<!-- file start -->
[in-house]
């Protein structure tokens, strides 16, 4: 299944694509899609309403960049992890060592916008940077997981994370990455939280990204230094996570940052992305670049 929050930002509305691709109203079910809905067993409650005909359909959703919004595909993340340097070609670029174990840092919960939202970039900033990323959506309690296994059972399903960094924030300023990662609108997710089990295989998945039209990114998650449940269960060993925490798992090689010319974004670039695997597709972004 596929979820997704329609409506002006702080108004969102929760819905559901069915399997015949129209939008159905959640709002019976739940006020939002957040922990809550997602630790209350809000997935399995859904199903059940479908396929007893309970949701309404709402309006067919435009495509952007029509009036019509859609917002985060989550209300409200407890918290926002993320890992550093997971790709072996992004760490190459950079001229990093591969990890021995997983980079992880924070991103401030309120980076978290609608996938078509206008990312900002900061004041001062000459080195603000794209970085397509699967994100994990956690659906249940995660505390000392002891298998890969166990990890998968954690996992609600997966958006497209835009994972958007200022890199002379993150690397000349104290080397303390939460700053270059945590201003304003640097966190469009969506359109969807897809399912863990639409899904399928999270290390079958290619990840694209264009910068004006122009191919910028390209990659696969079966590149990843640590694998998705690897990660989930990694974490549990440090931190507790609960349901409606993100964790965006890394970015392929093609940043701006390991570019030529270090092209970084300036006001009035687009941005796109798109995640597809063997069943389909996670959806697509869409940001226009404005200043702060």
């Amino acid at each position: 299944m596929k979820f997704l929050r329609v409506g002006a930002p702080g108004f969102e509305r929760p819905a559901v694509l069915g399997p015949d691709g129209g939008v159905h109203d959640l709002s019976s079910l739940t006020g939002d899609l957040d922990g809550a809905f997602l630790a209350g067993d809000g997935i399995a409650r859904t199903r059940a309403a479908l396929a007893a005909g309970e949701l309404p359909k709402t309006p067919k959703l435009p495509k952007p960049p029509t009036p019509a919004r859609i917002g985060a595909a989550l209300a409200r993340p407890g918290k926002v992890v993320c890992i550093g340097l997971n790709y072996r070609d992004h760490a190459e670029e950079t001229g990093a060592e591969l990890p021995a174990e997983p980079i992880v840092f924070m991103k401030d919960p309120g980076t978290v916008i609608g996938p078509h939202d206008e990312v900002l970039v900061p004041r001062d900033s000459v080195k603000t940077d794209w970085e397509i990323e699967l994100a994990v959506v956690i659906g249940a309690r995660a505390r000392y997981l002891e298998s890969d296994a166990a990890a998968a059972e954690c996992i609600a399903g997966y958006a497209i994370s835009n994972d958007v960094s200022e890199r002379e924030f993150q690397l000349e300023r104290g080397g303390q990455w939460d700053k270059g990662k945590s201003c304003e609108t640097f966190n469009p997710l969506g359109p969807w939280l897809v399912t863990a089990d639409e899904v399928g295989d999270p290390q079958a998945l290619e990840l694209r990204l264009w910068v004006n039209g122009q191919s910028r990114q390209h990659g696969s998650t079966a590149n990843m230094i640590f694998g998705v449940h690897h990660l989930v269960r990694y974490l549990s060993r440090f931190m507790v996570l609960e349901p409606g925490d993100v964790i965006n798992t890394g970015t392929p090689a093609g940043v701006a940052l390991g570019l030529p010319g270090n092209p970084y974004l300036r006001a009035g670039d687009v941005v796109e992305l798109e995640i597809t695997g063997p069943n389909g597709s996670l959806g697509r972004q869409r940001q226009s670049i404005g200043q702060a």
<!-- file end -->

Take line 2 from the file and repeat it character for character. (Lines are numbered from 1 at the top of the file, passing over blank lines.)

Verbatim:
């Protein structure tokens, strides 16, 4: 299944694509899609309403960049992890060592916008940077997981994370990455939280990204230094996570940052992305670049 929050930002509305691709109203079910809905067993409650005909359909959703919004595909993340340097070609670029174990840092919960939202970039900033990323959506309690296994059972399903960094924030300023990662609108997710089990295989998945039209990114998650449940269960060993925490798992090689010319974004670039695997597709972004 596929979820997704329609409506002006702080108004969102929760819905559901069915399997015949129209939008159905959640709002019976739940006020939002957040922990809550997602630790209350809000997935399995859904199903059940479908396929007893309970949701309404709402309006067919435009495509952007029509009036019509859609917002985060989550209300409200407890918290926002993320890992550093997971790709072996992004760490190459950079001229990093591969990890021995997983980079992880924070991103401030309120980076978290609608996938078509206008990312900002900061004041001062000459080195603000794209970085397509699967994100994990956690659906249940995660505390000392002891298998890969166990990890998968954690996992609600997966958006497209835009994972958007200022890199002379993150690397000349104290080397303390939460700053270059945590201003304003640097966190469009969506359109969807897809399912863990639409899904399928999270290390079958290619990840694209264009910068004006122009191919910028390209990659696969079966590149990843640590694998998705690897990660989930990694974490549990440090931190507790609960349901409606993100964790965006890394970015392929093609940043701006390991570019030529270090092209970084300036006001009035687009941005796109798109995640597809063997069943389909996670959806697509869409940001226009404005200043702060």